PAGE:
Is writing a form of personal therapy? Are internal conflicts a creative force?
My poetry is certainly therapeutic. I guess the main internal conflicts of growing older, human frailty play some part in certain characters.
Does reader feed-back help you?
I always welcome constructive feedback. It's nice to know that readers like your book. It gives me added incentive to continue a series.
Do you participate in competitions? Have you received any awards?
I've recently started to enter some short stories competitions - when I find time.
Last November, 2007, I won the Pulp Fiction comic Crime Prize for 'Risque Retirement' with the Australian Sisters in Crime, in the annual Scarlet Stiletto awards. As a member of Sisters in Crime, I was thrilled.
Do you share rough drafts of your writings with someone whose opinion you trust?
My patient husband usually gets the first 'rough' draft to read. Dave is a good editor. I find it hard to edit my own work, as I get too close to the work itself.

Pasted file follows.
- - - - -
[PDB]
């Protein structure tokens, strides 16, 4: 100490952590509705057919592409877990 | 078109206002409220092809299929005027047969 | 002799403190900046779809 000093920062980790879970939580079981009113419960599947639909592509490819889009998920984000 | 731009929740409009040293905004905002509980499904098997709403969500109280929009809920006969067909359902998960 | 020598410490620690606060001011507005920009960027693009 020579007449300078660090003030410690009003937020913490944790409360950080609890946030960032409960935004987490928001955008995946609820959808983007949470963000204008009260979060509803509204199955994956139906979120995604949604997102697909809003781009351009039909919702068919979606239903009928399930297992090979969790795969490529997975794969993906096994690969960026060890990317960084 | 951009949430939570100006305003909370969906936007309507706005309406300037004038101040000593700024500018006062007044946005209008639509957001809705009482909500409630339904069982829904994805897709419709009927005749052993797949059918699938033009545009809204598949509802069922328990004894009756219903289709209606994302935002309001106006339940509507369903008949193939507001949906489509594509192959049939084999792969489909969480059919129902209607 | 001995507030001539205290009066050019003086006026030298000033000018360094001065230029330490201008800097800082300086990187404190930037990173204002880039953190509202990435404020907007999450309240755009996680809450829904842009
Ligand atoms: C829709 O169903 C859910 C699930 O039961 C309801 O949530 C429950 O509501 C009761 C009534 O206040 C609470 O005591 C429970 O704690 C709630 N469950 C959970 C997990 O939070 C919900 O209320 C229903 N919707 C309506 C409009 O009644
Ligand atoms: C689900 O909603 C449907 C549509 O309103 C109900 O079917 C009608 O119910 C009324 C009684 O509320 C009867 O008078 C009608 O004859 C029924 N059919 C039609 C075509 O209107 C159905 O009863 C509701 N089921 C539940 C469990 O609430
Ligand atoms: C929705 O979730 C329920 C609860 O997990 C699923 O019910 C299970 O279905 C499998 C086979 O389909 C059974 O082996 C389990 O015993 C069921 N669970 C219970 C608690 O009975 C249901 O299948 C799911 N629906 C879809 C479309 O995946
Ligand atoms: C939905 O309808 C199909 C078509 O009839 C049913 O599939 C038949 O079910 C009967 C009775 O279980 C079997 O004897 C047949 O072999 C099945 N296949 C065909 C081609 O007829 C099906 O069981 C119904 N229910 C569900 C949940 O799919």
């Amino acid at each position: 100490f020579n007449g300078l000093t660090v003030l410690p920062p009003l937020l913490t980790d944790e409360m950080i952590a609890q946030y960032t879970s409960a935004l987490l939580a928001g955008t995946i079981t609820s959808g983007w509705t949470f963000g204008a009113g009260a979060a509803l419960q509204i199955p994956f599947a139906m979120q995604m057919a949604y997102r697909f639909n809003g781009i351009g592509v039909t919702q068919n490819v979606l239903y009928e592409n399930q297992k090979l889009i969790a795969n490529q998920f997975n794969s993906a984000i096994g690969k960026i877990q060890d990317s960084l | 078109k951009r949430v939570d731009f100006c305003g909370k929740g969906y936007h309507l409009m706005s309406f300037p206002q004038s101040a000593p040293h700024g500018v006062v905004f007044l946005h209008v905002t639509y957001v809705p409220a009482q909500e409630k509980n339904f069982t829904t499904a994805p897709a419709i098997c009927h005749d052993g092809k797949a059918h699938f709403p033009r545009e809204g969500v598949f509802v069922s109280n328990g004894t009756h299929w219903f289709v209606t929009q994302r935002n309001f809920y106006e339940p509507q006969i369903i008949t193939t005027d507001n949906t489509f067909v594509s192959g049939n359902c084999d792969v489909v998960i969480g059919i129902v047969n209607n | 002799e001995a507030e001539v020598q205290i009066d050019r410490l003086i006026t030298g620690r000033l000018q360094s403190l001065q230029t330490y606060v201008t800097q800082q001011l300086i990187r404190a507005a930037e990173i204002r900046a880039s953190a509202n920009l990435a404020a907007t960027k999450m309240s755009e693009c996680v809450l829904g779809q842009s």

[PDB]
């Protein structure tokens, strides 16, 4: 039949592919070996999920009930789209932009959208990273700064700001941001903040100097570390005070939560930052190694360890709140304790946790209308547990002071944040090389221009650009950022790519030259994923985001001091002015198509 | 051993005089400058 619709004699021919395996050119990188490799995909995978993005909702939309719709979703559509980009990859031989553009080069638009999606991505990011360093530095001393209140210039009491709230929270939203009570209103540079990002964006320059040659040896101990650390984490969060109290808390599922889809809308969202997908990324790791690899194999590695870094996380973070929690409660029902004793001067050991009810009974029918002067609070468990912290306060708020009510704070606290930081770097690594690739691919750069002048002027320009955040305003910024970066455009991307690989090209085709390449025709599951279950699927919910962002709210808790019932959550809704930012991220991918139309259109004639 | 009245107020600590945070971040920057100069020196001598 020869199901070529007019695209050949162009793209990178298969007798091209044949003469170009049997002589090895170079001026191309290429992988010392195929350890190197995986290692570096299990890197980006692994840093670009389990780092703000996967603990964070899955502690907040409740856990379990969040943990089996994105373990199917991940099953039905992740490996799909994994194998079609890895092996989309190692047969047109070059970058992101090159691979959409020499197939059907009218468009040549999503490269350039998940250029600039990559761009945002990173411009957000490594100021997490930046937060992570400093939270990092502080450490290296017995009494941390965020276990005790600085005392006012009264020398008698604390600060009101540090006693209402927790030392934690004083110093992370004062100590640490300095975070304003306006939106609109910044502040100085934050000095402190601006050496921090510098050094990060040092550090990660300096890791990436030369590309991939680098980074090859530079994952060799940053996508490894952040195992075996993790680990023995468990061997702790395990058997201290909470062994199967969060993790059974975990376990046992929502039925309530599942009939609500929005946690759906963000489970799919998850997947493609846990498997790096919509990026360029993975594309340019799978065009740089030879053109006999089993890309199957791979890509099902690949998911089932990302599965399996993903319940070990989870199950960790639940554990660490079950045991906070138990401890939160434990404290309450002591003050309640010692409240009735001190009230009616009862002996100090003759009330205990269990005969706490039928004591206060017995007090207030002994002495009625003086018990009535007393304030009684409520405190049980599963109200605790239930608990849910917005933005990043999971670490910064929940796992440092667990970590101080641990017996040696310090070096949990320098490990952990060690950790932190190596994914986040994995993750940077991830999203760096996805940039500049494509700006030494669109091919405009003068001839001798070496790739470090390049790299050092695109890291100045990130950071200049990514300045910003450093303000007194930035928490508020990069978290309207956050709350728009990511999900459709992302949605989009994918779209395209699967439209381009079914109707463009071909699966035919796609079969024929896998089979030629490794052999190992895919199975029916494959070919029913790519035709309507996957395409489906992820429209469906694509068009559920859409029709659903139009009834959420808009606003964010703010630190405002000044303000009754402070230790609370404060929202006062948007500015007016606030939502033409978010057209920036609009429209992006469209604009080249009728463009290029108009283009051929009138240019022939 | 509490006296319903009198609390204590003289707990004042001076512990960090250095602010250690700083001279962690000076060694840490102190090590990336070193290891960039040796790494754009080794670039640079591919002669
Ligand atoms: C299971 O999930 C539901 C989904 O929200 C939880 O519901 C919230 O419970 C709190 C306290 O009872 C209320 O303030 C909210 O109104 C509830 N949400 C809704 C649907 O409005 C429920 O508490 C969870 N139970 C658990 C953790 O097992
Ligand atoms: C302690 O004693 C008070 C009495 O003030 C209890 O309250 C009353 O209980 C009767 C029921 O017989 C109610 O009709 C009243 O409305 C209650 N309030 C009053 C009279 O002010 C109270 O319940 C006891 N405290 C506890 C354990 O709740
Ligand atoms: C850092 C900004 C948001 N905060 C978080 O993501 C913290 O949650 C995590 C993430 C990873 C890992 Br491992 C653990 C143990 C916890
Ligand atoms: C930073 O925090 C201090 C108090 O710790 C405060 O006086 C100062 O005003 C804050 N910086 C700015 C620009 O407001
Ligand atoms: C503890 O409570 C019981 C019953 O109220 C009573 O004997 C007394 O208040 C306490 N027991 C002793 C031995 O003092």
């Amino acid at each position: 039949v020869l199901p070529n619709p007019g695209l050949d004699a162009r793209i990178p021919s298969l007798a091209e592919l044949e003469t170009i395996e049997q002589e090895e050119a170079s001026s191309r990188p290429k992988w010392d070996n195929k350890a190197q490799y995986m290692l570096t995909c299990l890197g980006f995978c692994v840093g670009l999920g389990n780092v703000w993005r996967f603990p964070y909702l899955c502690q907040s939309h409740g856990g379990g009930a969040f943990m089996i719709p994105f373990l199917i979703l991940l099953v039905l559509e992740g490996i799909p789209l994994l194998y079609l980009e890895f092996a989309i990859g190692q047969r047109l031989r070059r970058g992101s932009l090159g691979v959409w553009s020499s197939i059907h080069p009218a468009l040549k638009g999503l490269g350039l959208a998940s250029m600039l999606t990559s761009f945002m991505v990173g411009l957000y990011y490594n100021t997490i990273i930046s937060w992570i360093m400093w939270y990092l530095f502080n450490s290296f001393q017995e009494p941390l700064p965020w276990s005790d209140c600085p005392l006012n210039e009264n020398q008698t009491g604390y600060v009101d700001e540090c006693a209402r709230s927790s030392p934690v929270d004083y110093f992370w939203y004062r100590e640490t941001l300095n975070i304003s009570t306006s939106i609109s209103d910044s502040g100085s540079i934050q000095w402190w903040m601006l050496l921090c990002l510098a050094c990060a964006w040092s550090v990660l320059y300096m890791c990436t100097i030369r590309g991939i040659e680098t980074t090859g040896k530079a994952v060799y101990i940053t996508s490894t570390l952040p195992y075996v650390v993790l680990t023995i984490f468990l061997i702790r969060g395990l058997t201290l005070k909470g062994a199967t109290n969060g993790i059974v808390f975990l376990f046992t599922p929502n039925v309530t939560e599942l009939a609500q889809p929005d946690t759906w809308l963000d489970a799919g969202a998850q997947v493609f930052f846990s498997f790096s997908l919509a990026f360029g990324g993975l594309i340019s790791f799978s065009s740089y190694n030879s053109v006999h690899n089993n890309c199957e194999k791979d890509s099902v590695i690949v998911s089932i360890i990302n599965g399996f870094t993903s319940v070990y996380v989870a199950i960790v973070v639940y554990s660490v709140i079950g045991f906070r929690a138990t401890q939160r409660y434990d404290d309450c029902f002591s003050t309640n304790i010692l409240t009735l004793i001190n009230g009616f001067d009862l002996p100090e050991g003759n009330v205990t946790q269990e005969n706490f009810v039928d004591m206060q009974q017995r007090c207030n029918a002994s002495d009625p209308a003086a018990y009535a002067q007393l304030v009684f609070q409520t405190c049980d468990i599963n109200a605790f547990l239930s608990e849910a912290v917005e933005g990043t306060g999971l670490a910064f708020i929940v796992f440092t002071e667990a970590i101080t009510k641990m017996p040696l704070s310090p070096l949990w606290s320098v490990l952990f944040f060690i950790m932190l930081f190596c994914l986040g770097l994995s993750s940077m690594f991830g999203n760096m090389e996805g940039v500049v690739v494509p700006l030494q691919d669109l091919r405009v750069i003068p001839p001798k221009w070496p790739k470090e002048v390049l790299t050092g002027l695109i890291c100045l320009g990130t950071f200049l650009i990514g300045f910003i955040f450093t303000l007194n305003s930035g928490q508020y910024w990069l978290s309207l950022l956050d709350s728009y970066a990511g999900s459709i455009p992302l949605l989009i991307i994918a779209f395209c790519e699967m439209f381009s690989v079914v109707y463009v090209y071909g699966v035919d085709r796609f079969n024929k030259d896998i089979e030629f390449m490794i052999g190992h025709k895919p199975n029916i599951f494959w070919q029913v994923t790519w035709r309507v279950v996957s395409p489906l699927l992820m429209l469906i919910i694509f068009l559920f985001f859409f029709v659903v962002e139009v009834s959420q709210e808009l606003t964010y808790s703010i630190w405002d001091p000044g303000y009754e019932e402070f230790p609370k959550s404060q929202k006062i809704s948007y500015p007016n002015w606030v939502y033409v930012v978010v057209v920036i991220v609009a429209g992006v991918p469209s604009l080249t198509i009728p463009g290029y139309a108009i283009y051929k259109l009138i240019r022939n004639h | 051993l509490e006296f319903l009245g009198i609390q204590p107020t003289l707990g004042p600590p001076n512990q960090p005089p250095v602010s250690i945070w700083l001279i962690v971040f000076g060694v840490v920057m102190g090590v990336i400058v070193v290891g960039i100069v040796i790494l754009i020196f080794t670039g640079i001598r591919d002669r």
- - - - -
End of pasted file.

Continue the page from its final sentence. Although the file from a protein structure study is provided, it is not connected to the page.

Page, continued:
Do you believe you have already found "your voice" or is that something one is always searching for?
I like to think that I've finally found my voice with my Jane Doe series - however as Jill of all trades, I also like to experiment with short stories, to try different writing genres, so i guess i will always keep searching.
What discipline do you impose on yourself regarding schedules, goals, etc.?
I'd like to say that I write something every day - but sometime the 'writing' is purely answering emails LOL! Living in a retirement estate has thrown lots of interesting activities in our path - which takes me away from finding quality time to write each day.
What do you surround yourself with in your work area in order to help your concentrate?